“I’ve had so many operations and procedures, totalling over $366,000.” 
-    Bradley Scott, retired Detective Brevet Sergeant  

“No one wants to hear these words: You’ve got cancer. We all handle our diagnoses and pain differently. I believe worrying only postpones our recovery. This worldview served me well in my 34-year career in the police force as a SAPOL Detective Brevet Sergeant at Sturt and Adelaide Criminal Investigation Branches.” 

“My health issues started around the time my police career did. When I was in my 30s, I was diagnosed with Marfan syndrome, which is hereditary. It’s a genetic condition that affects the heart, eyes, blood vessels, and bones. It became a problem years later.” 

More battles, more procedures

“When I was 47, the wall of a blood vessel below my kidney dissected and I had major surgery. Two years later, I had a hernia repair. When I was 55, I underwent open-heart surgery to fix a valve that was enlarged due to Marfans.”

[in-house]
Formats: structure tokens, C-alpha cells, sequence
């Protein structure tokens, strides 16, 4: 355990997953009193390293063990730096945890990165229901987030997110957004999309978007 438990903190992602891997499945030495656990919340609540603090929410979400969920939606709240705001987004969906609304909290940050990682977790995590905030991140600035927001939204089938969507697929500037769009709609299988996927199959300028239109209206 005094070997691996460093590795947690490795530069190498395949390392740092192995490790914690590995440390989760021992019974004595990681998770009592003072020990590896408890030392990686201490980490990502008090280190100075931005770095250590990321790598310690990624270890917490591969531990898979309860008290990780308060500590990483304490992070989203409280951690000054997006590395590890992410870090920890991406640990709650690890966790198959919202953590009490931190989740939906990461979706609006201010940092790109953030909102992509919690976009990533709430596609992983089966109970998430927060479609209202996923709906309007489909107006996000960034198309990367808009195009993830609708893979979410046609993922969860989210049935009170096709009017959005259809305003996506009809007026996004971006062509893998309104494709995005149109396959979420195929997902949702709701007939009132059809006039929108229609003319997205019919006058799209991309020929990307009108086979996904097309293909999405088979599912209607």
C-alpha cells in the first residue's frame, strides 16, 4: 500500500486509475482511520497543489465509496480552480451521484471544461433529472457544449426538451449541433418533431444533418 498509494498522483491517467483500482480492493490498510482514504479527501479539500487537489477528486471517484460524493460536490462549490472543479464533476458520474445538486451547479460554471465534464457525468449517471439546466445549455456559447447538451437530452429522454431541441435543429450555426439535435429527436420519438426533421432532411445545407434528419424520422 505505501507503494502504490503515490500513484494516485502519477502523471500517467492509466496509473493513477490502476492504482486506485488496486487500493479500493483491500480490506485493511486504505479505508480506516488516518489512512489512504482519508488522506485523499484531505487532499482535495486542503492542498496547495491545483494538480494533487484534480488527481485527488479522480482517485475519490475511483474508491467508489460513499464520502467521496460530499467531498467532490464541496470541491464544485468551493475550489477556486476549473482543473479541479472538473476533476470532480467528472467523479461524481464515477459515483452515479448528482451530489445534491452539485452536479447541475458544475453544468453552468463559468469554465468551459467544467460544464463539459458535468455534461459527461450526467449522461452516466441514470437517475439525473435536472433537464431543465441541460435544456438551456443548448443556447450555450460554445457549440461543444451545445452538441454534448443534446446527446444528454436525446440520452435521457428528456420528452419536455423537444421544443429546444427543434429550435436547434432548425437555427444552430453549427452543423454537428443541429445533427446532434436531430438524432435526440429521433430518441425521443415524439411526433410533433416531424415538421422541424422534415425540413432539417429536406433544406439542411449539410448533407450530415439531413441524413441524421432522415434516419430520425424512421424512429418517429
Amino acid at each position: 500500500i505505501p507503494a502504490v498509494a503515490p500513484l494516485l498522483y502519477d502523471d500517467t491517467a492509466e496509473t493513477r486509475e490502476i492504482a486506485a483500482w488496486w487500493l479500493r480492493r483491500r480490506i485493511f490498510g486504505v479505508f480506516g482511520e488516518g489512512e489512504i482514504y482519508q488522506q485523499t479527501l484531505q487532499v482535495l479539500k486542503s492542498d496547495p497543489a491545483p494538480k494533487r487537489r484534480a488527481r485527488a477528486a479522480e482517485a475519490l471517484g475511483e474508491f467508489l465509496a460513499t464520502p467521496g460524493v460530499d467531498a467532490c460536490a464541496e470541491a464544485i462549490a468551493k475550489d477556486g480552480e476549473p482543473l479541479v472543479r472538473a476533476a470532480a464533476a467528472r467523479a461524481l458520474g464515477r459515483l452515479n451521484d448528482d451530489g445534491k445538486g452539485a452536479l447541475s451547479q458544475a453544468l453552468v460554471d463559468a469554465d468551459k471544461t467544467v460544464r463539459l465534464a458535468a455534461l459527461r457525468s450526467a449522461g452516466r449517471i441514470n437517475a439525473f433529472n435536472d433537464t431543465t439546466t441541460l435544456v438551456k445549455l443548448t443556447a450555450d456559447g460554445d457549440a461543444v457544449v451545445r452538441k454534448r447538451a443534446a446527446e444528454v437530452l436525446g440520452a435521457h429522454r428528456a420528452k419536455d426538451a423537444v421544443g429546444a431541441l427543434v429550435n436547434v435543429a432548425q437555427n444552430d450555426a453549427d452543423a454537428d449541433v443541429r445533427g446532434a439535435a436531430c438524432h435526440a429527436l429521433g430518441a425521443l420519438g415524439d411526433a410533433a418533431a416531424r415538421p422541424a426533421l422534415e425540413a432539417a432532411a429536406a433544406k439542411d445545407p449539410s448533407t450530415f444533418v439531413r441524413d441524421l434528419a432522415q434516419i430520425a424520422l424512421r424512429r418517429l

“When I turned 60, I was told I had cancer. I was diagnosed with a blocked bile duct, caused by the cancer. I had a Whipple procedure – a pancreaticoduodenectomy – to remove the head of the pancreas. After a successful operation, I suffered a catastrophic bleed and they had to completely remove my pancreas and spleen. As a result, I became diabetic.” 

“My case was written about in the Pancreas Journal 2022, citing the complexities of managing pancreatic adenocarcinoma in Marfan syndrome.” 

Continuing to fight and helping others

“The management of this condition isn’t well-documented and it was an honour to be able to support future patient care by being a part of this journal. Further case studies are crucial to determine the impact of pancreatic resection in Marfan syndrome.” 

“I did have a recent setback with my health, after falling and being rushed to hospital. An endoscopic exam of my stomach discovered a bleed, which was the reason for the collapse. Thankfully, no surgery was required, and I was able to return home about a week later.” 

“I’m extremely grateful that I’ve had the support of Police Health through this entire journey. Every year, I do the Wall to Wall motorcycle ride in honour of fallen colleagues. I remain closely connected to the police community.”